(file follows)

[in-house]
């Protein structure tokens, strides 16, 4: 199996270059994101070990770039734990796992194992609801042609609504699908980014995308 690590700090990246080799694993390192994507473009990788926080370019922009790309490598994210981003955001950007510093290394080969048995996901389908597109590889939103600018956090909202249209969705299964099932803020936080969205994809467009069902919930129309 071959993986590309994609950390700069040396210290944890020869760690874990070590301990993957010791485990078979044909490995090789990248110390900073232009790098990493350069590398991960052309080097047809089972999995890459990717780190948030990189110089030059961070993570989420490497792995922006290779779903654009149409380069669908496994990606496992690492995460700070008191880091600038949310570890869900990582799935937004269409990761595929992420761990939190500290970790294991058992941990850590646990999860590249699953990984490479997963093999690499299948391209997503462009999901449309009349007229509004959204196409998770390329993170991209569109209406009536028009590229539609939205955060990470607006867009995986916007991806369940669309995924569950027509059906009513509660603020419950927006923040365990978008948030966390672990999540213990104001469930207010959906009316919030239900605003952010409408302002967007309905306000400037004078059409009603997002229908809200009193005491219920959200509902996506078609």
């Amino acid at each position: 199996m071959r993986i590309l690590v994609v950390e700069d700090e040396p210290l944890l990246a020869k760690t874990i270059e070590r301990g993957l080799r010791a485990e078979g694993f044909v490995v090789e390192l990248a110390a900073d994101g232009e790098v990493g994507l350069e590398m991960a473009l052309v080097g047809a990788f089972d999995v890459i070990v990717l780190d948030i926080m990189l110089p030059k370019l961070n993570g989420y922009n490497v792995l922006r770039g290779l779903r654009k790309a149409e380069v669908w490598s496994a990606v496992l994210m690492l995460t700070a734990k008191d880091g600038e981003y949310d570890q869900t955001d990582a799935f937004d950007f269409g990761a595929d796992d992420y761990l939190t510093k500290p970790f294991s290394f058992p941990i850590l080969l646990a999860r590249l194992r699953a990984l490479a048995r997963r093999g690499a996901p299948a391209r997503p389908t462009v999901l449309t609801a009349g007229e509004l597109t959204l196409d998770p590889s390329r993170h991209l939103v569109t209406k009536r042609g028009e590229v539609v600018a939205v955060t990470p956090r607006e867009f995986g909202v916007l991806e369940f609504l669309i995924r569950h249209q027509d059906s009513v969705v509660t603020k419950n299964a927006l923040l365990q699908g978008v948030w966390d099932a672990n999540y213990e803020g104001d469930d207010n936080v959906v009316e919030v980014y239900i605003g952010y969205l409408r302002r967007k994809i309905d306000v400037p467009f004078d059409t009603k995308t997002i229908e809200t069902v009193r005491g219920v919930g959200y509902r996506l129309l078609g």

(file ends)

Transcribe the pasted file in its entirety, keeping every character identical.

[in-house]
């Protein structure tokens, strides 16, 4: 199996270059994101070990770039734990796992194992609801042609609504699908980014995308 690590700090990246080799694993390192994507473009990788926080370019922009790309490598994210981003955001950007510093290394080969048995996901389908597109590889939103600018956090909202249209969705299964099932803020936080969205994809467009069902919930129309 071959993986590309994609950390700069040396210290944890020869760690874990070590301990993957010791485990078979044909490995090789990248110390900073232009790098990493350069590398991960052309080097047809089972999995890459990717780190948030990189110089030059961070993570989420490497792995922006290779779903654009149409380069669908496994990606496992690492995460700070008191880091600038949310570890869900990582799935937004269409990761595929992420761990939190500290970790294991058992941990850590646990999860590249699953990984490479997963093999690499299948391209997503462009999901449309009349007229509004959204196409998770390329993170991209569109209406009536028009590229539609939205955060990470607006867009995986916007991806369940669309995924569950027509059906009513509660603020419950927006923040365990978008948030966390672990999540213990104001469930207010959906009316919030239900605003952010409408302002967007309905306000400037004078059409009603997002229908809200009193005491219920959200509902996506078609």
């Amino acid at each position: 199996m071959r993986i590309l690590v994609v950390e700069d700090e040396p210290l944890l990246a020869k760690t874990i270059e070590r301990g993957l080799r010791a485990e078979g694993f044909v490995v090789e390192l990248a110390a900073d994101g232009e790098v990493g994507l350069e590398m991960a473009l052309v080097g047809a990788f089972d999995v890459i070990v990717l780190d948030i926080m990189l110089p030059k370019l961070n993570g989420y922009n490497v792995l922006r770039g290779l779903r654009k790309a149409e380069v669908w490598s496994a990606v496992l994210m690492l995460t700070a734990k008191d880091g600038e981003y949310d570890q869900t955001d990582a799935f937004d950007f269409g990761a595929d796992d992420y761990l939190t510093k500290p970790f294991s290394f058992p941990i850590l080969l646990a999860r590249l194992r699953a990984l490479a048995r997963r093999g690499a996901p299948a391209r997503p389908t462009v999901l449309t609801a009349g007229e509004l597109t959204l196409d998770p590889s390329r993170h991209l939103v569109t209406k009536r042609g028009e590229v539609v600018a939205v955060t990470p956090r607006e867009f995986g909202v916007l991806e369940f609504l669309i995924r569950h249209q027509d059906s009513v969705v509660t603020k419950n299964a927006l923040l365990q699908g978008v948030w966390d099932a672990n999540y213990e803020g104001d469930d207010n936080v959906v009316e919030v980014y239900i605003g952010y969205l409408r302002r967007k994809i309905d306000v400037p467009f004078d059409t009603k995308t997002i229908e809200t069902v009193r005491g219920v919930g959200y509902r996506l129309l078609g």